Some quick thoughts on video game DRM

This week saw the release of two PC games that I’ve been super excited for: Sonic Mania, Life is Strange: Before the Storm. Sonic Mania was going to be released for all platforms on the same day, August 15 (incidentally, Clock Day), but the PC version was delayed by 2 weeks putting it in the same week as Life is Strange: BtS, much to my chagrin as I was worried that the two games would end up competing for my time. But I have to admit, I haven’t had any trouble managing both games on the same day. Yet. Oh and I’m loving every moment of them.

I’m not going to comment on the delay of Sonic Mania, the true intentions thereof, or any other political matters, because I trust the developers and frankly I don’t care beyond that. But as anyone following either game or both games is aware, Denuvo Anti-Tamper is included in both games.

What’s really intriguing (and what prompted me to blog about this), though, is the stark contrast in the Steam reviews between the two games: Sonic Mania’s product page is chock full of angry negative reviews complaining about the DRM (though I did find this gem of an adaptation of a well-known Sonic Sez segment), while out of the 1400-some reviews so far for Life is Strange: BtS, a whopping 96% of them are positive, and almost none of them even so much as mention the DRM. It’s almost as if the game didn’t come with any form of DRM.

Maybe it has something to do with the fact that SEGA failed to disclose the use of Denuvo Anti-Tamper in Sonic Mania until it was pointed out by a consumer whereas Square Enix made sure to be upfront about it prior to the release of Life is Strange: BtS. Or maybe it has to do with the fact that the DRM initially prevented Sonic Mania from being played offline but not so for Life is Strange: BtS.

Now, I care very much about being able to play my games offline, and it does bother me to learn when a game that’s designed to be played offline cannot be played offline for no good reason, but I don’t get so angry I leave knee-jerk scathing reviews and make empty threats on the Internet. I send feedback to the right people (and even then only if I’m sufficiently bothered by this), and I wait and see if the developer and publisher iron things out. If they do, like in the case of Sonic Mania having received a day-one patch enabling offline play, then I consider the matter sufficiently resolved. If not, it’s not the end of the world, and my decision to purchase the game usually isn’t significantly impacted, certainly not if I’m already a huge fan of it.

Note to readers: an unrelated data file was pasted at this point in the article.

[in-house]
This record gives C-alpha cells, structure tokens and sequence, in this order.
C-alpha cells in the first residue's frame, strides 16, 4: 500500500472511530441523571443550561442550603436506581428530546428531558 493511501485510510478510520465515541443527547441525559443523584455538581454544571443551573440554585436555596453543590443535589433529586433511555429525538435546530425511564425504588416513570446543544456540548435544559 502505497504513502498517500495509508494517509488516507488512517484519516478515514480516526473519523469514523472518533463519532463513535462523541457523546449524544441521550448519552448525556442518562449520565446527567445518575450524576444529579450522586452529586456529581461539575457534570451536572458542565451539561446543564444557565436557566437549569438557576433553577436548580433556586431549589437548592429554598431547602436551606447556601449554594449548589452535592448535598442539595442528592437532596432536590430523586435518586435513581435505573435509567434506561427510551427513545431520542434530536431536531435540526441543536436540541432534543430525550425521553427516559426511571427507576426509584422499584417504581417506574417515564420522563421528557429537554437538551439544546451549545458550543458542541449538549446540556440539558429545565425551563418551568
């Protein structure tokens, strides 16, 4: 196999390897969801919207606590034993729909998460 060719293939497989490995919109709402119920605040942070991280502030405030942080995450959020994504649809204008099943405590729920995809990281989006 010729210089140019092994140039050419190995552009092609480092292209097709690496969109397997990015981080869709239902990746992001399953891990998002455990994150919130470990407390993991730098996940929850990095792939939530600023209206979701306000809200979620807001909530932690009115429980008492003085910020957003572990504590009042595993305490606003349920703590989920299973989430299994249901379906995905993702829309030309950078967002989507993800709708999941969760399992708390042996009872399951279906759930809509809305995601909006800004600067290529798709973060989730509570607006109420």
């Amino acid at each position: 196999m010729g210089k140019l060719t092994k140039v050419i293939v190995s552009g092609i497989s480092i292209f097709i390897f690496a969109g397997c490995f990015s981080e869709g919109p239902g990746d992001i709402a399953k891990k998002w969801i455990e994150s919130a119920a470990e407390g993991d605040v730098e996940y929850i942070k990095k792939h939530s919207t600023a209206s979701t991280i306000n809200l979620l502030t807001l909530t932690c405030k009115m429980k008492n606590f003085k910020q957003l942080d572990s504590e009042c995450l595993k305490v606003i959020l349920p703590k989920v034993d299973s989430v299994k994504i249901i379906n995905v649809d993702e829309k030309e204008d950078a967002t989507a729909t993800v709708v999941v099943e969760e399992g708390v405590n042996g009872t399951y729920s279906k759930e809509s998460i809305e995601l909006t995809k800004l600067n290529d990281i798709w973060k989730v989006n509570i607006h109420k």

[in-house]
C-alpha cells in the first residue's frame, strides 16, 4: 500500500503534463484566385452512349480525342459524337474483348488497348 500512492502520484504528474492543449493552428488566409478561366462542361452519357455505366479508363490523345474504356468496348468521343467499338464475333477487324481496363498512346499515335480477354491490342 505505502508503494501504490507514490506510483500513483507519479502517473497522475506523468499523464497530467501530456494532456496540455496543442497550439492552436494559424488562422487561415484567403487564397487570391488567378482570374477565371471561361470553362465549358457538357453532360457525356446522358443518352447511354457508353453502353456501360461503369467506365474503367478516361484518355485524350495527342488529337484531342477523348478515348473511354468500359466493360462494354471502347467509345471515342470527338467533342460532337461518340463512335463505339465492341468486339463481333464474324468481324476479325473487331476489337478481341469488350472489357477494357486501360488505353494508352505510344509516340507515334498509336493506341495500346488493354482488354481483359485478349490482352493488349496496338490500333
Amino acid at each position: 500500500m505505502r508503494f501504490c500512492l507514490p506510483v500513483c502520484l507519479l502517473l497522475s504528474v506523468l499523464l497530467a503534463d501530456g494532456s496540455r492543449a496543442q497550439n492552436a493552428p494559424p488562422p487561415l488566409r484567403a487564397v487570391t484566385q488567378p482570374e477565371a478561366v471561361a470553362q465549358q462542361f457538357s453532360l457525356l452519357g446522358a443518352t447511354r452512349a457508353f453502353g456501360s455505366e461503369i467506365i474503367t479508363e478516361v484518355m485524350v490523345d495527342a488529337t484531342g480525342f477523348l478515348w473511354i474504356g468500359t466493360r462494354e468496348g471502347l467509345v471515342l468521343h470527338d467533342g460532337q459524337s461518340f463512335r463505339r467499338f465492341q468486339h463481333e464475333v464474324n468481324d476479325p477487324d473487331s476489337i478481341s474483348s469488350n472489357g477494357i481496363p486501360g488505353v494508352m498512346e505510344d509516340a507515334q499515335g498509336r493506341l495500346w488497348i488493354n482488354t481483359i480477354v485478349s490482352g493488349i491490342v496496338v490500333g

Either way, I just happened to find it amusing how completely and utterly different the reviews have been between the two games despite the fact that both of them include DRM, said to be the scourge of the gaming industry. Well, it certainly hasn’t stopped 96% of the reviews for Life is Strange: BtS from focusing on what matters most, the game’s merits.

So what do I think of video game DRM in general? Well, I was one of the first 200 in Singapore to line up for a copy of Spore on launch day. It was the first game to receive a lot of bad press for its use of the SecuROM DRM scheme, and in the case of Spore, it tied the game to the machine’s hardware configuration, which in an age of viruses and custom PC building was a red flag. EA responded by releasing a SecuROM deauthorization tool and never using SecuROM again, though that didn’t stop them from implementing always-on DRM in Darkspore, and, well, look what happened exactly a year and a half ago:

So what bothers me isn’t really the use of DRM per se, but more of always-on DRM specifically and worse, always-on DRM that never gets patched out. Sure, it would be nice if games just didn’t come with any DRM to begin with since I’m sure there are much better anti-piracy measures out there than invasive DRM, but you know how the industry is. It can’t be helped. So we can only hope for the next best thing, for certain definitions of “best”.

Anyway, like I said, I’m loving every moment of both Sonic Mania and Life is Strange: Before the Storm, and I’m fortunate enough not to have run into any technical issues so far. Dishonored 2 also included Denuvo Anti-Tamper, but I’m fairly confident the gameplay performance issues I’ve had with it have everything to do with my AMD Radeon RX 480 and nothing to do with the DRM, considering it runs like butter on my brother’s NVIDIA GeForce GTX 1070. By the way, I clocked my 500th hour in Dishonored 2 just in time for the release of Sonic Mania — and that’s over two weeks before the release of Dishonored: Death of the Outsider (which will surely also include Denuvo Anti-Tamper, it’s a given at this point).

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Things to keep in mind: